Measuring the Burden of Malaria in West Africa: Are Levels of Childhood Anemia a Good Proxy?

K. Fern Greenwell, ORC Macro
Melissa Neuman, ORC Macro

Malaria is the major cause of morbidity and mortality in young children in sub-Saharan Africa. The impact of malaria on child mortality levels, however, has been difficult to quantify with empirical data. In malaria-endemic areas, anemia is a more common complication of malaria in children than death. This study explores the relationship between anemia in young children and malaria prevalence, in order to determine whether measurements of childhood anemia provide a good proxy for tracking changes in malaria morbidity. A logistic regression analysis is employed to estimate the effects of malaria prevalence on children’s anemia levels while controlling for child nutrition and other factors believed to relate to anemia. Individual-level information on children in five sub-Saharan African countries includes geographically-linked data from two sources: the Mapping Malaria Risk in Africa (MARA) project, which models the distribution of malaria prevalence, and child health and socio-demographic information from the Demographic and Health Surveys (DHS).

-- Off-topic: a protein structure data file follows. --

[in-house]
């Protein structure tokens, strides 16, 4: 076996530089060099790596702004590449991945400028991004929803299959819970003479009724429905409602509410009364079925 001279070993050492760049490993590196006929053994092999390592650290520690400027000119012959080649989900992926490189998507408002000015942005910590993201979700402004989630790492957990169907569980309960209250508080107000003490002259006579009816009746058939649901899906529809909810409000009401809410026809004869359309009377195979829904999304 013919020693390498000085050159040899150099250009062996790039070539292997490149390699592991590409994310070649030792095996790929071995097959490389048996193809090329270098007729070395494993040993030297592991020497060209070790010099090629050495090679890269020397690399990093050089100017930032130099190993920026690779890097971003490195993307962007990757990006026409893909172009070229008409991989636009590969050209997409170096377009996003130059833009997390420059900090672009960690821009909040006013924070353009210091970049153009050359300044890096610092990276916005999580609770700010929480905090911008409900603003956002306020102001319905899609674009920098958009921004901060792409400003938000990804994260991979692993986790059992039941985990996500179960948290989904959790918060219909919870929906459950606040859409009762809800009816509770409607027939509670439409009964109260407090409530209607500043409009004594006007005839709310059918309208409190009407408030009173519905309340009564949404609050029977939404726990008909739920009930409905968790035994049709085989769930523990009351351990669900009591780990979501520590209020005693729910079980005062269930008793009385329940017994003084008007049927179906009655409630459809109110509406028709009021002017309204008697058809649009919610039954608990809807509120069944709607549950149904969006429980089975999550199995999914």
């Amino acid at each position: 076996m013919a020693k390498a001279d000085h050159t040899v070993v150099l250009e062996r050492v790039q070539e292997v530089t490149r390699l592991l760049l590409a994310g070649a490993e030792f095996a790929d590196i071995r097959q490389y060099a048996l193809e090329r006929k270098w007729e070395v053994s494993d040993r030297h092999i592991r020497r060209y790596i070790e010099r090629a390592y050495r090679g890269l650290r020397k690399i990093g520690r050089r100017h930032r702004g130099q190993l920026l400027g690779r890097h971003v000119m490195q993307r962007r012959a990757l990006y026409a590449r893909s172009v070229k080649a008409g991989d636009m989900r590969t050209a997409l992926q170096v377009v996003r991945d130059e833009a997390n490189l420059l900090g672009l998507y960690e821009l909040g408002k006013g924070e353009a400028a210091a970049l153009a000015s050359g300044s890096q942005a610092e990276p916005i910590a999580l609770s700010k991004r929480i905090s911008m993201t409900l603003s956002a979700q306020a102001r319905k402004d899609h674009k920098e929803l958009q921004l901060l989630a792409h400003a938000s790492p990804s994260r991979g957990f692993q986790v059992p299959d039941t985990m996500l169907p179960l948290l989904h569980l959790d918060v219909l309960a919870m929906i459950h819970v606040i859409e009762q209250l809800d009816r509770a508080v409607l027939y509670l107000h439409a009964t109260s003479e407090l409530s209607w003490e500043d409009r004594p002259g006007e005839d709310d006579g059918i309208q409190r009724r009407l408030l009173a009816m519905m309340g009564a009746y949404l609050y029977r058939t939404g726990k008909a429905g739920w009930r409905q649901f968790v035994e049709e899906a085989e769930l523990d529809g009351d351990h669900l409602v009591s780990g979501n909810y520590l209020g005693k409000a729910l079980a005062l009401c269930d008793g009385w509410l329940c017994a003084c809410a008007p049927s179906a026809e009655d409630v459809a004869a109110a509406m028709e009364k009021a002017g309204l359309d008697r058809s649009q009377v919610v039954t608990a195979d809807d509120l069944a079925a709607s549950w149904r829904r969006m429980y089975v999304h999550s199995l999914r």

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Presented in Session 106: Using Biomarkers to Validate Alternative Measures of Health in Developing Countries